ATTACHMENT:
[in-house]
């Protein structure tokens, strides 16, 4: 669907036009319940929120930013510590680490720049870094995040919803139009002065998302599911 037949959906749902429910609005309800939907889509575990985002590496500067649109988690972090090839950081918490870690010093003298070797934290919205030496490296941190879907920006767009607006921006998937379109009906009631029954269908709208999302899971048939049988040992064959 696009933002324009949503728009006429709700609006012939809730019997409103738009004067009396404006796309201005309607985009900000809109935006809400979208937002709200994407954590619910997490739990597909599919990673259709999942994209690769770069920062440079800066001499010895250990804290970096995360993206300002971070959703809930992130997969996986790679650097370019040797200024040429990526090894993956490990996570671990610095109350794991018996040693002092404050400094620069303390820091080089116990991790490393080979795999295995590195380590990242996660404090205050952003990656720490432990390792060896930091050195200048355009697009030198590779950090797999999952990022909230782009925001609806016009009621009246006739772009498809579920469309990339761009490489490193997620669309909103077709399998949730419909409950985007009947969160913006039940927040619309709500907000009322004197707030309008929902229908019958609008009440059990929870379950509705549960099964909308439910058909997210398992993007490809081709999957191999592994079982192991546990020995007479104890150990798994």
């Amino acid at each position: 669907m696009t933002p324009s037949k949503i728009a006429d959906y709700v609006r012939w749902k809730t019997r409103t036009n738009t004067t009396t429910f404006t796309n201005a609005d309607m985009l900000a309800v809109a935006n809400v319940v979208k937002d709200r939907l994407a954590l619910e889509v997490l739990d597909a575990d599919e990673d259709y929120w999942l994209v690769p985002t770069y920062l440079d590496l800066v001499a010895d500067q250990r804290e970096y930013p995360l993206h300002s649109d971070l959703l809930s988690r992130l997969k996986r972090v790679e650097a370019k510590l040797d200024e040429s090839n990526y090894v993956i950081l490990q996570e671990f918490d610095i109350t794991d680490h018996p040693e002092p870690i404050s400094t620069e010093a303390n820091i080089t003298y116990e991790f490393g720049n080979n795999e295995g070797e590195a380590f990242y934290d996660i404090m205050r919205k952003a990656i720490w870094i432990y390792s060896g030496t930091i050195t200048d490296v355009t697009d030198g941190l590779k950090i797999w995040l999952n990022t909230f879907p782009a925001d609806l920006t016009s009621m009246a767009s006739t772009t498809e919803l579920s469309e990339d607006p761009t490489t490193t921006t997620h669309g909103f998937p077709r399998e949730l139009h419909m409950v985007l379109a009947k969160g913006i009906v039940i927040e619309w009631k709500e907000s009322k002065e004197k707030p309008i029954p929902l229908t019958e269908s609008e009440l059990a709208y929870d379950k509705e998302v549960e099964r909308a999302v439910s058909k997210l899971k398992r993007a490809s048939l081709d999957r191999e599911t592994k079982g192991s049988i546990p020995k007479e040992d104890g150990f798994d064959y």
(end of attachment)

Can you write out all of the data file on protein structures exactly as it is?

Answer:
[in-house]
């Protein structure tokens, strides 16, 4: 669907036009319940929120930013510590680490720049870094995040919803139009002065998302599911 037949959906749902429910609005309800939907889509575990985002590496500067649109988690972090090839950081918490870690010093003298070797934290919205030496490296941190879907920006767009607006921006998937379109009906009631029954269908709208999302899971048939049988040992064959 696009933002324009949503728009006429709700609006012939809730019997409103738009004067009396404006796309201005309607985009900000809109935006809400979208937002709200994407954590619910997490739990597909599919990673259709999942994209690769770069920062440079800066001499010895250990804290970096995360993206300002971070959703809930992130997969996986790679650097370019040797200024040429990526090894993956490990996570671990610095109350794991018996040693002092404050400094620069303390820091080089116990991790490393080979795999295995590195380590990242996660404090205050952003990656720490432990390792060896930091050195200048355009697009030198590779950090797999999952990022909230782009925001609806016009009621009246006739772009498809579920469309990339761009490489490193997620669309909103077709399998949730419909409950985007009947969160913006039940927040619309709500907000009322004197707030309008929902229908019958609008009440059990929870379950509705549960099964909308439910058909997210398992993007490809081709999957191999592994079982192991546990020995007479104890150990798994």
């Amino acid at each position: 669907m696009t933002p324009s037949k949503i728009a006429d959906y709700v609006r012939w749902k809730t019997r409103t036009n738009t004067t009396t429910f404006t796309n201005a609005d309607m985009l900000a309800v809109a935006n809400v319940v979208k937002d709200r939907l994407a954590l619910e889509v997490l739990d597909a575990d599919e990673d259709y929120w999942l994209v690769p985002t770069y920062l440079d590496l800066v001499a010895d500067q250990r804290e970096y930013p995360l993206h300002s649109d971070l959703l809930s988690r992130l997969k996986r972090v790679e650097a370019k510590l040797d200024e040429s090839n990526y090894v993956i950081l490990q996570e671990f918490d610095i109350t794991d680490h018996p040693e002092p870690i404050s400094t620069e010093a303390n820091i080089t003298y116990e991790f490393g720049n080979n795999e295995g070797e590195a380590f990242y934290d996660i404090m205050r919205k952003a990656i720490w870094i432990y390792s060896g030496t930091i050195t200048d490296v355009t697009d030198g941190l590779k950090i797999w995040l999952n990022t909230f879907p782009a925001d609806l920006t016009s009621m009246a767009s006739t772009t498809e919803l579920s469309e990339d607006p761009t490489t490193t921006t997620h669309g909103f998937p077709r399998e949730l139009h419909m409950v985007l379109a009947k969160g913006i009906v039940i927040e619309w009631k709500e907000s009322k002065e004197k707030p309008i029954p929902l229908t019958e269908s609008e009440l059990a709208y929870d379950k509705e998302v549960e099964r909308a999302v439910s058909k997210l899971k398992r993007a490809s048939l081709d999957r191999e599911t592994k079982g192991s049988i546990p020995k007479e040992d104890g150990f798994d064959y």